Version 6 (modified by cameron, 3 years ago) (diff)

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## Parallel Deletion

### Basic Problem

Given a stream of data elements and a corresponding deletion mask bit stream, the deletion problem is to compute a compressed bit stream consisting of only the nondeleted elements.

For example, consider the following bit stream and deletion mask:

```abcdefghijklmnopqrstuvwxyz
...1....11..1.1111.1......
```

The compressed bit stream resulting from deletion of positions marked by 1 bits is the following:

```abcefghklnsuvwxyz
```

### Problem Variations

1. Apply a single deletion mask to a single bit stream.
2. Apply a single deletion mask to each individual bit stream in a set of N parallel bit streams.
3. Apply a deletion mask to a stream of larger units, for example a stream of bytes.

In the event that N bit streams are processed, it may be possible to reduce the overall cost by sharing preprocessing overhead.

## Overview of Parallel Deletion Methods

### Intra-Block Deletion vs. Block-by-Block Processing

When implementing parallel deletion operations on a data stream, we first perform deletions within each block (intra-block parallel deletion) and then arrange to join together the results of adjacent blocks.

For example, working with 128-bit SSE registers, we may delete 7 positions in block A, and 23 positions in block B. Given these results, we typically then want to join the partial blocks together to form a continuous data stream.

One method is to always maintain a partial block of pending results. When a new partial block is produced, we transfer as many positions as possible into the pending block. If we fill it, then we emit the full block and move the remaining bits from the new block to become the new pending block.

### Intra-Block Parallel Deletion

There are several different methods that can be used to implement parallel deletion within SIMD registers. Depending on the problem variation, it is often beneficial to combine methods.

1. Parallel prefix deletion.
2. SIMD deletion by left-result induction.
3. SIMD deletion by central result induction.
4. Deletion using PEXT bit manipulation instructions.
5. Deletion by permutation vector computation.

### Intra-Field Deletion

When the ultimate goal is to produce streams of bytes, doublebytes, or other units, then it is often beneficial to limit the bit stream deletion work to smaller field sizes. For example, suppose that a stream of bytes is to be produced after application of parallel deletion to a the corresponding 8 parallel bit streams. Working with 128-bit registers, each register will ultimately hold at most 16 bytes. Then we may proceed as follows:

1. Perform parallel deletion within 16-bit fields, so that nondeleted bits are leftmost in each such field.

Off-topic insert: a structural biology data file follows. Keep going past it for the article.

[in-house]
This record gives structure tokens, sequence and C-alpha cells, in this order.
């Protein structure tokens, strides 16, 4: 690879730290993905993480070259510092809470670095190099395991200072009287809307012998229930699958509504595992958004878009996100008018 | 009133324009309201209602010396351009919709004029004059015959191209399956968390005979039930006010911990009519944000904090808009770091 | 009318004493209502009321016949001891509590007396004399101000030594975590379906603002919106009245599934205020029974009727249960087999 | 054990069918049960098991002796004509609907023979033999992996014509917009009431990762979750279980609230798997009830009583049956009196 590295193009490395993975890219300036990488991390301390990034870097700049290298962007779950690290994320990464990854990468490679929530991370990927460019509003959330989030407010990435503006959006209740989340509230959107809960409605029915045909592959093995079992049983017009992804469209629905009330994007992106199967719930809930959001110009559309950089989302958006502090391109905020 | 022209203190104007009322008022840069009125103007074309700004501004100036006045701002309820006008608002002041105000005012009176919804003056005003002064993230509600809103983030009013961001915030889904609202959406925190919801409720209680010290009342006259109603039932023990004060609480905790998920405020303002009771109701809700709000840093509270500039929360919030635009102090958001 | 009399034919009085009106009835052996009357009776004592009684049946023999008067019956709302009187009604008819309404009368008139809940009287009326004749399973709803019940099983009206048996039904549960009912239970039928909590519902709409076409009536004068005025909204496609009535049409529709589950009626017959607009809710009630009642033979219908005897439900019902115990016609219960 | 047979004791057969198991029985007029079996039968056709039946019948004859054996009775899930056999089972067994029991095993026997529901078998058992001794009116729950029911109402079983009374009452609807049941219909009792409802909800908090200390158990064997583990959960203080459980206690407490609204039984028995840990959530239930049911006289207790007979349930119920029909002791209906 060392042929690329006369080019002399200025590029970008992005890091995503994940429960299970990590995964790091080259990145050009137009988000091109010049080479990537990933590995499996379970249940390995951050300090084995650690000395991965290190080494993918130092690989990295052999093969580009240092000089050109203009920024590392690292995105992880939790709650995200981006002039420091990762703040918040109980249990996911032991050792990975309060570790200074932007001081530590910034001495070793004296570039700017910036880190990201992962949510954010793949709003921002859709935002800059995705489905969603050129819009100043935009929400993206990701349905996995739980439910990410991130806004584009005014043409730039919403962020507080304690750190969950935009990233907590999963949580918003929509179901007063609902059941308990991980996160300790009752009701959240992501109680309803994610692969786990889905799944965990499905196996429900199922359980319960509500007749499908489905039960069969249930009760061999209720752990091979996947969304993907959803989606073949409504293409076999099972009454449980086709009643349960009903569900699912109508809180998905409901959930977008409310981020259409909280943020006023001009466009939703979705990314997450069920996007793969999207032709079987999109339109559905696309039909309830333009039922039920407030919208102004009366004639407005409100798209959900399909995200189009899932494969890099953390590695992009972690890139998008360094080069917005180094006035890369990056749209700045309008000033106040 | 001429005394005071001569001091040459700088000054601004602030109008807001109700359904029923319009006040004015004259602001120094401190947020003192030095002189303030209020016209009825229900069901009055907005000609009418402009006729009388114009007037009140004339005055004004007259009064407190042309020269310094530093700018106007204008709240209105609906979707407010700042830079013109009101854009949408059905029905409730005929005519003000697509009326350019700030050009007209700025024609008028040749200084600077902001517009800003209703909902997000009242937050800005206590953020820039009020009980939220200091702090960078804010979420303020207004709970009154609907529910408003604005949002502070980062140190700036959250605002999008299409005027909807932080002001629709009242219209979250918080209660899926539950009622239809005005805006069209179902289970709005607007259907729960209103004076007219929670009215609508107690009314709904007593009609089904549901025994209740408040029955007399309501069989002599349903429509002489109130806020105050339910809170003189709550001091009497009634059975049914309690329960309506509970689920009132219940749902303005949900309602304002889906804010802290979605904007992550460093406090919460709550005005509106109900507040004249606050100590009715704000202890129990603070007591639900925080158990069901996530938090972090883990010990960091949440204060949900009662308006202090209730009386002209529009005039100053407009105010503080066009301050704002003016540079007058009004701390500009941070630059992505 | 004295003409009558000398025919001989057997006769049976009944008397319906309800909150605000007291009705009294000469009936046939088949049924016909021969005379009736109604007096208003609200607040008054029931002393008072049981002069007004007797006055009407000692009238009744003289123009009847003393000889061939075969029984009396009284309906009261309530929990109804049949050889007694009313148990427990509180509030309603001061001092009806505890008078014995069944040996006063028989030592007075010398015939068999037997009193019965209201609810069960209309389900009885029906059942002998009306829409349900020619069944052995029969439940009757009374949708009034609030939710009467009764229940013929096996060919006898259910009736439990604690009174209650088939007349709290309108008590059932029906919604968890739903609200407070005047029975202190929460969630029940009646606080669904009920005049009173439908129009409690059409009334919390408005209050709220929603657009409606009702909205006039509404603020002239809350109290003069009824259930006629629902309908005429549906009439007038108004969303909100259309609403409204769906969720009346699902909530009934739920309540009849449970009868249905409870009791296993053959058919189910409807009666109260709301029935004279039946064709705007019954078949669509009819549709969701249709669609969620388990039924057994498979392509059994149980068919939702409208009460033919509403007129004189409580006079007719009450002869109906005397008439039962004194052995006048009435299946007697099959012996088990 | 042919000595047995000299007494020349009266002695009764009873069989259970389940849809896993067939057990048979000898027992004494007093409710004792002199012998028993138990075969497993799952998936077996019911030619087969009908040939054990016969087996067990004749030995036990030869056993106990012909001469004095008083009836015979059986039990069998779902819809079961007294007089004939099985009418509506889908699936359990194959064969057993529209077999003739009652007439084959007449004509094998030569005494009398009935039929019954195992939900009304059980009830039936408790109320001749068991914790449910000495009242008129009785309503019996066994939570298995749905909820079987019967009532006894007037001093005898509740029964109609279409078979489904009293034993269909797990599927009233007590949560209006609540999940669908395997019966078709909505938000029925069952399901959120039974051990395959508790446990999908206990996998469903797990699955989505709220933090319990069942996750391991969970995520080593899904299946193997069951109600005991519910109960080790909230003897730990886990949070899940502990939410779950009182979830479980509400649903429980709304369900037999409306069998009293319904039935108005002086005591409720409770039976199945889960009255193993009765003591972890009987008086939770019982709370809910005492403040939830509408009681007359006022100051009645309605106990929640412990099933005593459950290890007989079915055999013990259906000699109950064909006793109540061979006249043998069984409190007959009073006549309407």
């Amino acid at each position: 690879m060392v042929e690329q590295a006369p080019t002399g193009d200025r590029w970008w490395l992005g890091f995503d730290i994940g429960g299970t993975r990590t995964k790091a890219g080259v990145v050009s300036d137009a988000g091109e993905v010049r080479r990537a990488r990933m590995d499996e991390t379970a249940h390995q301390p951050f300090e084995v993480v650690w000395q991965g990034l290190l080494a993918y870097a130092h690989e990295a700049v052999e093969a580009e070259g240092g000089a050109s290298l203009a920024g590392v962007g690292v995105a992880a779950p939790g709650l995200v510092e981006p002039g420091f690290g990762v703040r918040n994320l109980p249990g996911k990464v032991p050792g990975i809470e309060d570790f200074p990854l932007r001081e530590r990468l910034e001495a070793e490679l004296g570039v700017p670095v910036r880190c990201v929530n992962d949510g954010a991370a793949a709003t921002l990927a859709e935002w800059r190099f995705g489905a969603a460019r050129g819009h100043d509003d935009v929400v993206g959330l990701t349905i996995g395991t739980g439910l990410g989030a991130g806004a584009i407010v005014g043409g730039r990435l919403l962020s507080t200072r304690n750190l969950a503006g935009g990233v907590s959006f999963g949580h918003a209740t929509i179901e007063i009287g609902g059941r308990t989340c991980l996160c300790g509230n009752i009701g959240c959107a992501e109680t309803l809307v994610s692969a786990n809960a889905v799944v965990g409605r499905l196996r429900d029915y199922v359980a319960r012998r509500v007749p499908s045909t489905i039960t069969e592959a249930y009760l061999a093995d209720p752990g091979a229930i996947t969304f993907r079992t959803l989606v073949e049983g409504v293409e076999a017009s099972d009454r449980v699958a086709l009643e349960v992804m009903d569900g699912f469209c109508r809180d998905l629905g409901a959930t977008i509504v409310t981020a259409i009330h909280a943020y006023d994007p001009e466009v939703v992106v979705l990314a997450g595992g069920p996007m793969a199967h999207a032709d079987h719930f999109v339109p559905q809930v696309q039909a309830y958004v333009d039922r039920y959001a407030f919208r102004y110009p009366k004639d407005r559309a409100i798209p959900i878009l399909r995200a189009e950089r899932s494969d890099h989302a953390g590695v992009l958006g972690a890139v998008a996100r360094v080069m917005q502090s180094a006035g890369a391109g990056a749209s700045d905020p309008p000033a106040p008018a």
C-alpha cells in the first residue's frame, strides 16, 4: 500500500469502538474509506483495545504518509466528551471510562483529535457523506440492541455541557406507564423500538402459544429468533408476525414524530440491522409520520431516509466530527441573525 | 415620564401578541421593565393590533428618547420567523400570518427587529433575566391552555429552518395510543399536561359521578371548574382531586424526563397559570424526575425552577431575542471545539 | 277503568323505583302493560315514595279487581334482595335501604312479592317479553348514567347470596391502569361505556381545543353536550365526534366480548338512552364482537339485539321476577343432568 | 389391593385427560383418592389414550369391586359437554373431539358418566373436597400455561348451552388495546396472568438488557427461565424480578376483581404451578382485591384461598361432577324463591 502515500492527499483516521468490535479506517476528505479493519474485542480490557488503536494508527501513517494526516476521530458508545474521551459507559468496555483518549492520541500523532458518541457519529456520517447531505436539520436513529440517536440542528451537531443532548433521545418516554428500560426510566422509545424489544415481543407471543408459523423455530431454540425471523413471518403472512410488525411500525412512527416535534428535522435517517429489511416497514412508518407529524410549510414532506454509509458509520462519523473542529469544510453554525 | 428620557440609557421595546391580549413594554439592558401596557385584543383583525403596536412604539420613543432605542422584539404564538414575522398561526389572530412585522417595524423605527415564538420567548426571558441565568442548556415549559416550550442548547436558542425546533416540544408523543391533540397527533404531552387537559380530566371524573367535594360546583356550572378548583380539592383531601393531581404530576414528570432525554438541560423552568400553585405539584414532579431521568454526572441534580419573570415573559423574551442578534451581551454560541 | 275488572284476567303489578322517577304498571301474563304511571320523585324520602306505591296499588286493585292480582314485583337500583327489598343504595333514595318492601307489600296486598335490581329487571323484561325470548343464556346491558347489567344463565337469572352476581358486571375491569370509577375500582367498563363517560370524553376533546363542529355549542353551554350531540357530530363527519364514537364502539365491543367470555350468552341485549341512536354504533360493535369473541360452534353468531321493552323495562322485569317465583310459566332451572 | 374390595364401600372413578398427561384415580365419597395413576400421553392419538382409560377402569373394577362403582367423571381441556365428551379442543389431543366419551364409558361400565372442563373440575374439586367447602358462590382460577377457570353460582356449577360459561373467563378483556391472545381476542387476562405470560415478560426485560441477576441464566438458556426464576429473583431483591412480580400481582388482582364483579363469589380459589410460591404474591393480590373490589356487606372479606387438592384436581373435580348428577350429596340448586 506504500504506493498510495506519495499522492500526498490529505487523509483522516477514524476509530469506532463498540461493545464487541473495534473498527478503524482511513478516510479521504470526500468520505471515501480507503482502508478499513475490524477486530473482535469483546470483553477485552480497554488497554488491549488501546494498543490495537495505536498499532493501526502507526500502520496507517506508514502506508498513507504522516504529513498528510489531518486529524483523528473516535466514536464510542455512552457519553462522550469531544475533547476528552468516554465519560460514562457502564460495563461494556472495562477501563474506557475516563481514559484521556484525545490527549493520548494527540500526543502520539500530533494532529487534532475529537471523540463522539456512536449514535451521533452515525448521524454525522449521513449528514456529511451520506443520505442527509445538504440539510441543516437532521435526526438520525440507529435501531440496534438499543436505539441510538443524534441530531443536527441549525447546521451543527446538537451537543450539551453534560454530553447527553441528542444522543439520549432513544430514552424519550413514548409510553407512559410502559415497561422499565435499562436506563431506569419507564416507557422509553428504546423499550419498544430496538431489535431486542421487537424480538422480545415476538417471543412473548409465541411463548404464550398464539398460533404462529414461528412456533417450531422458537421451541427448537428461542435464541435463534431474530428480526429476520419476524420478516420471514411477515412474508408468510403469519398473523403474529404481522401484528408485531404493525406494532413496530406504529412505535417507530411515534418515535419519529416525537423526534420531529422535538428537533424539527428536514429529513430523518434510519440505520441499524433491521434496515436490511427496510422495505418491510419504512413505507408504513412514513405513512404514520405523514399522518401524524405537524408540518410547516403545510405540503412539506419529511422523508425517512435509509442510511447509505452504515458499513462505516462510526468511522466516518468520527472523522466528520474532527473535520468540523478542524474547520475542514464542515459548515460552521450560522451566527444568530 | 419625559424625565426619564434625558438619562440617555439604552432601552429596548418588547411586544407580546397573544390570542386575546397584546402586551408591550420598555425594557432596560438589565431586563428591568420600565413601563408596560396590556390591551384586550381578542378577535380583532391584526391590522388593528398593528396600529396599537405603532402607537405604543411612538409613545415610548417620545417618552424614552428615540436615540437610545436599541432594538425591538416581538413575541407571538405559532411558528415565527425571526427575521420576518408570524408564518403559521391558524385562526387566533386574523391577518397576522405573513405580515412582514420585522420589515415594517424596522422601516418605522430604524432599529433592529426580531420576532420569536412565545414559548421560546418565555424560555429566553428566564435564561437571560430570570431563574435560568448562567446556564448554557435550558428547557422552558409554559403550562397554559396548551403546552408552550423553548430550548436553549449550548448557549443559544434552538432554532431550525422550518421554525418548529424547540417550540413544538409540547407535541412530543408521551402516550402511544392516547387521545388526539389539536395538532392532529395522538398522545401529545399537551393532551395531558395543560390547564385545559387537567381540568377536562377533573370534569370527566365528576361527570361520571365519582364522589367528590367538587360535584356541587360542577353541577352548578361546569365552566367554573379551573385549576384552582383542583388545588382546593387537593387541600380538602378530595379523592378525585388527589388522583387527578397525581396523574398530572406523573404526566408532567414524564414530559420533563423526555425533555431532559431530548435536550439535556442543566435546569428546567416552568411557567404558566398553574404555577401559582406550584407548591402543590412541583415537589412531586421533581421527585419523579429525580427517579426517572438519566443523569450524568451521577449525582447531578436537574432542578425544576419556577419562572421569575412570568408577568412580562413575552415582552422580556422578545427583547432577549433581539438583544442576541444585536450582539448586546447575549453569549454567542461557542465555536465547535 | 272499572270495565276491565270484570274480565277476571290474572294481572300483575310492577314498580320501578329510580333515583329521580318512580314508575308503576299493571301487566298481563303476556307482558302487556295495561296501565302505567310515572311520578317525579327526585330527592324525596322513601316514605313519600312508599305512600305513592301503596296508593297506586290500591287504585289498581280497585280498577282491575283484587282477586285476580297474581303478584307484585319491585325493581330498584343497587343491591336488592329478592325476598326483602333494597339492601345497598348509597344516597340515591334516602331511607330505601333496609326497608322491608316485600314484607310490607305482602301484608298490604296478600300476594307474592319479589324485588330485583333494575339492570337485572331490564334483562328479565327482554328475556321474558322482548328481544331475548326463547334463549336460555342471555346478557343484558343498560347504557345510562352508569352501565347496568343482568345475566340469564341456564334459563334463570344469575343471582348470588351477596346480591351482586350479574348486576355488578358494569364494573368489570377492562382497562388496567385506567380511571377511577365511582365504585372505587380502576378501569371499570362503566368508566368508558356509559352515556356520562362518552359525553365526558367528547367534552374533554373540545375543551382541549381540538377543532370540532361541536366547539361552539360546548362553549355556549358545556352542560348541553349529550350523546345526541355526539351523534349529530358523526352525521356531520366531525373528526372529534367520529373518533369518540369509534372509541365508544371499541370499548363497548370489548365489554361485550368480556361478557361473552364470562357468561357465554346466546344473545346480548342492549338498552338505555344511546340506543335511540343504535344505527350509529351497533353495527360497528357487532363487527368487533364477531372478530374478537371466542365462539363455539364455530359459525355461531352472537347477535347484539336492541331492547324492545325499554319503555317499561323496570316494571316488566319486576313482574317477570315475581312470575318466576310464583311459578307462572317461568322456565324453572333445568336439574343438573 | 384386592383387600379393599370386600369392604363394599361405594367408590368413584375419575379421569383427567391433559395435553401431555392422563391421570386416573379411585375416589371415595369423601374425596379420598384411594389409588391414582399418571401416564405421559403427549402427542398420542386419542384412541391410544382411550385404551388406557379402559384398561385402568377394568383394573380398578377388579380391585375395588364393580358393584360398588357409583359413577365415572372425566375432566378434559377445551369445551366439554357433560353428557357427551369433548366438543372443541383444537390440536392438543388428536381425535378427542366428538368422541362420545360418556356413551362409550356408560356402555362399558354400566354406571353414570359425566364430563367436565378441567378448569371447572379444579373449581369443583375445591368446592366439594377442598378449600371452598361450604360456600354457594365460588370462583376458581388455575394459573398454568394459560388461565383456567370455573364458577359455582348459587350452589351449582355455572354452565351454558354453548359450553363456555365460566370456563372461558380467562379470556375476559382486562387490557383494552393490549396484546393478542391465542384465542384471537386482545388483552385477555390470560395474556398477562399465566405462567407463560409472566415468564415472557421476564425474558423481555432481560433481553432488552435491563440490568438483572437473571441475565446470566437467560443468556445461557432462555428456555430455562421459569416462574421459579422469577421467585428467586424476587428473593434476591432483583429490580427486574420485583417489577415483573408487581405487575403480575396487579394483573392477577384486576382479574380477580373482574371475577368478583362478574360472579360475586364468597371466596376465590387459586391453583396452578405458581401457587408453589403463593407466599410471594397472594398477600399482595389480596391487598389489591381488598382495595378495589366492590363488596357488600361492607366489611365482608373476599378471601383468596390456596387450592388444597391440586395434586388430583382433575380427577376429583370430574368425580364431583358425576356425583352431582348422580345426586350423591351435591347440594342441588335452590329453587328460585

2. Perform the inverse Parabix transform to byte stream form, producing a squence of 8 register values in which the nondeleted bytes are leftmost in each register.
3. Sequentially write the register values to the output stream, advancing the output stream pointer by the count of nondeleted bytes for each register in turn.

## Summary of Deletion Methods

### Parallel Prefix Deletion

This method uses only bitwise logic and shifting to perform deletion. For deletion within 2k bit fields, k steps are required. Each step i involves application of a mask to select of bits to move 2i positions. 4 operations are required per step. However, the calculation of masks requires k2 preprocessing steps. However, when applied to deletion of data from several parallel bit streams, the preprocessing cost is shared across the streams.

### Deletion by Left Result Induction

In this method, deletion steps ensure that results are leftmost within fields of size 2i at step i. The process involves SIMD multiplication operations at each step.

### Deletion by Central Result Induction

In this method, deletion steps produce results that span or touch the centre position of each 2(i+1) bit field at step i. The process involves SIMD rotate operations at each step.

### Deletion by PEXT

Intel introduced the PEXT instruction with its Haswell processors. This operation uses a mask to select nondeleted bits of a 64-bit value and compress them together leftmost in a 64-bit result. Thus it performs parallel deletion in a single step, with a mask that is the inverse of the deletion mask.

### Deletion by Permutation Vector Computation

This method is suitable for performing deletion at byte or large granularities, given a processor supporting shuffle or permutation operations with variable selectors.